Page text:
3 Steps to Long-Run Recovery

After your long run, think of the three C's: chow, chug, and chill.

Chow. We don't mean a pasta dinner after you shower and change. "It's important to get something in your system as soon as you stop running," says 1993 World Championships Marathon gold medalist Mark Plaatjes, a practicing physical therapist.

"There's a 15-minute window when the body absorbs maximally, when it's storing more glycogen in the muscles," he says. "And that's a key to rebounding from any long run."

Whole foods are sometimes rough on stomachs tenderized from 20 miles of running, so think liquid fruit juices, carbohydrate drinks when you think fuel. Those with cast-iron stomachs, however, can indulge in bagels, bananas, cold macaroni anything high in carbohydrates.

Chug. No matter how slow you go or how much you drink, your body will be dehydrated after a long run. "And when you're dehydrated, your heart's pumping sludge," says 1996 Olympic marathoner Keith Brantly, "though you may not feel it until the middle of your next hard workout."

So drink copiously way beyond thirst. 1996 Olympic marathoner Anne Marie Lauck downs a 2-quart bottle of Gatorade as soon as she finishes, and another one within the hour. Good rule: Drink one quart of fluid for every half-hour of running.

Chill. After long runs, Plaatjes, bottle of fruit juice in hand, heads for his garden and he's not checking on his baby squash. "I'll take the hose and stand there spraying my legs with cold water, 10 minutes each leg," he says. Cold water constricts blood vessels and muscle tissue and prevents blood from pooling in your legs.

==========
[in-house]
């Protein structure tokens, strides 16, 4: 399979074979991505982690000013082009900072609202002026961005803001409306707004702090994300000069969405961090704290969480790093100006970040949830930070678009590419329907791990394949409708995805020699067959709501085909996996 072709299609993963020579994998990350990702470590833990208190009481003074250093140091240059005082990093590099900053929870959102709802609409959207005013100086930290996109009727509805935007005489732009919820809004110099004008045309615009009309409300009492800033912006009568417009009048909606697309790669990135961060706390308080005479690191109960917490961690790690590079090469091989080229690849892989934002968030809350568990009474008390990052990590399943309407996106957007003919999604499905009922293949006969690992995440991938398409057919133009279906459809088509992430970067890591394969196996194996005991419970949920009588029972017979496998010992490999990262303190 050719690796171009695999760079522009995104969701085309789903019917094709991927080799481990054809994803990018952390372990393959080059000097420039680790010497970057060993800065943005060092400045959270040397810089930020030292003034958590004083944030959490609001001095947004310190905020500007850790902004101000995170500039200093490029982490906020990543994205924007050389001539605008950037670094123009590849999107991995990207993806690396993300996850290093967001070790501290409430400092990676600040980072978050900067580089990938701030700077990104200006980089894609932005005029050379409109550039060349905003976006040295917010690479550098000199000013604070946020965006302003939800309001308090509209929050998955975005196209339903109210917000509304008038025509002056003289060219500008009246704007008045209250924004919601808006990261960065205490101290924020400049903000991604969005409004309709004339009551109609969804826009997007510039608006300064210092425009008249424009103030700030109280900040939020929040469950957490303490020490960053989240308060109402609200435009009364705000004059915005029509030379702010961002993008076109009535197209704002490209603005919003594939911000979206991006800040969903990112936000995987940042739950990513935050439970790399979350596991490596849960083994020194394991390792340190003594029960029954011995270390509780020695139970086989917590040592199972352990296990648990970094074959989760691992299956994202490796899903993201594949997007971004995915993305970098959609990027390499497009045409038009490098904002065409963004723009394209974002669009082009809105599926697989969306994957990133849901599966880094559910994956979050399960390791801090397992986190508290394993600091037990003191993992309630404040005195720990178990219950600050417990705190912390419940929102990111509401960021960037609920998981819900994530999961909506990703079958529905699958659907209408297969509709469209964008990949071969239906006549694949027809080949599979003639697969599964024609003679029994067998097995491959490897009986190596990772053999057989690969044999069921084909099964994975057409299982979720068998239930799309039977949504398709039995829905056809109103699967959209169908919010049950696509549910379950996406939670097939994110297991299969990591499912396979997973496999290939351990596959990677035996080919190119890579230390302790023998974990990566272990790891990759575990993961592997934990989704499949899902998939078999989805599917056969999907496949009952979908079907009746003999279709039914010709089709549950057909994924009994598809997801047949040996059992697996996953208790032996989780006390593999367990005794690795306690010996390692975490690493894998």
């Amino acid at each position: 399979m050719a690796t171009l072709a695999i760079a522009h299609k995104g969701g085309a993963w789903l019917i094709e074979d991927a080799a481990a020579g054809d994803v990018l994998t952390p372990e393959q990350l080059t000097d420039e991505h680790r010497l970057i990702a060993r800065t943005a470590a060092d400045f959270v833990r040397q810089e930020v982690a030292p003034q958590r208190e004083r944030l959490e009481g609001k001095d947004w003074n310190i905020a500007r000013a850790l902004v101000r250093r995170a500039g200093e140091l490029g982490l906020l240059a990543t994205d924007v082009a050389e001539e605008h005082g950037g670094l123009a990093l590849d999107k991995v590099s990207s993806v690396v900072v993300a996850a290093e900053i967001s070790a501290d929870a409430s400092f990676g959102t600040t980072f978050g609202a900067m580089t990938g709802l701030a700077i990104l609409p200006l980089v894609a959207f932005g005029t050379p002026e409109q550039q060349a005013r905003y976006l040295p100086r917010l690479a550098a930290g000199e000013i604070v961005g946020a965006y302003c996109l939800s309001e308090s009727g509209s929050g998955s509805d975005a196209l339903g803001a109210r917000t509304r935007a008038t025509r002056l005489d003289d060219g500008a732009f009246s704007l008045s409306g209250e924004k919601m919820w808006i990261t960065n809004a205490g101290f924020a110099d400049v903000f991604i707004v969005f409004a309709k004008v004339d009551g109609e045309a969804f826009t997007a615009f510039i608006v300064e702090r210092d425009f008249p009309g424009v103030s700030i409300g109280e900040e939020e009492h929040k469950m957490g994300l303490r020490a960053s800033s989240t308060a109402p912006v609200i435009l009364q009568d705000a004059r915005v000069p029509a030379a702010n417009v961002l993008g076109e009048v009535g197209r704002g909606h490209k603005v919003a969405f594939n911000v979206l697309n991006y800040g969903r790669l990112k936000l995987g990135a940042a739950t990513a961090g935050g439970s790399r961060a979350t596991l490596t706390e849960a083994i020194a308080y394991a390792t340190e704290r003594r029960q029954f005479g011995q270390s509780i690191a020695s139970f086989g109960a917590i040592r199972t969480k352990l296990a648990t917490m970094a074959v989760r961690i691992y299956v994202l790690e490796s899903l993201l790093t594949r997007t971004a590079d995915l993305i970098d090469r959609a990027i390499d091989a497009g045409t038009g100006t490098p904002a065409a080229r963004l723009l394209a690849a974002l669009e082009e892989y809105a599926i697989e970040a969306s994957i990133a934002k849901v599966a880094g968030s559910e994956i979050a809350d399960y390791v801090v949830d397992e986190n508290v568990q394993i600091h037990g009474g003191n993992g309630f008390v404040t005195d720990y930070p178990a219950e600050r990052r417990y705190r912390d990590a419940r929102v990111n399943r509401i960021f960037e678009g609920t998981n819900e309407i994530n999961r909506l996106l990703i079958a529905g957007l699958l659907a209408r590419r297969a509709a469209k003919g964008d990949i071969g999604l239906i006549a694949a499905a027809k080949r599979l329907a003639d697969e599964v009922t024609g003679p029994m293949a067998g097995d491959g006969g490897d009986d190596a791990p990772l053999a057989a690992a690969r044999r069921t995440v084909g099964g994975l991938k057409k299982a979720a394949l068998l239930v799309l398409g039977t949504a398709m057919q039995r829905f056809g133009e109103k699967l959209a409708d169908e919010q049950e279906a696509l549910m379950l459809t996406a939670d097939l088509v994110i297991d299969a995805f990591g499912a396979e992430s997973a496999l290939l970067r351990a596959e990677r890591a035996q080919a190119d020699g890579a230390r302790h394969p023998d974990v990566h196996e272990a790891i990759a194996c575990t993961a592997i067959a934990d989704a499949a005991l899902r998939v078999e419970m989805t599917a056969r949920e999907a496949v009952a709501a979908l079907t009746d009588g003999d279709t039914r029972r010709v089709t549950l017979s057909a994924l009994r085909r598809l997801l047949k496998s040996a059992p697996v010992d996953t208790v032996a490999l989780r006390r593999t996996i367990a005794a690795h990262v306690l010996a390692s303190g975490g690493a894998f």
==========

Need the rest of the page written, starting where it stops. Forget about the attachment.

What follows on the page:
Non-gardeners can try a cold shower directed at the legs or ice massage with an ice pack or ice cup. "Resist the temptation to jump into a hot bath or hot shower right away," Plaatjes says. "Hot water may feel good, but you're actually inhibiting recovery that way."

Gentle stretching and massage can also be a part of your recovery routine. And remember: Recovery continues for the next two or three days.

"Those runs should be very minimal, very comfortable, and very easy," Plaatjes says. "Besides, slow jogging also aids in flushing wastes from your legs."


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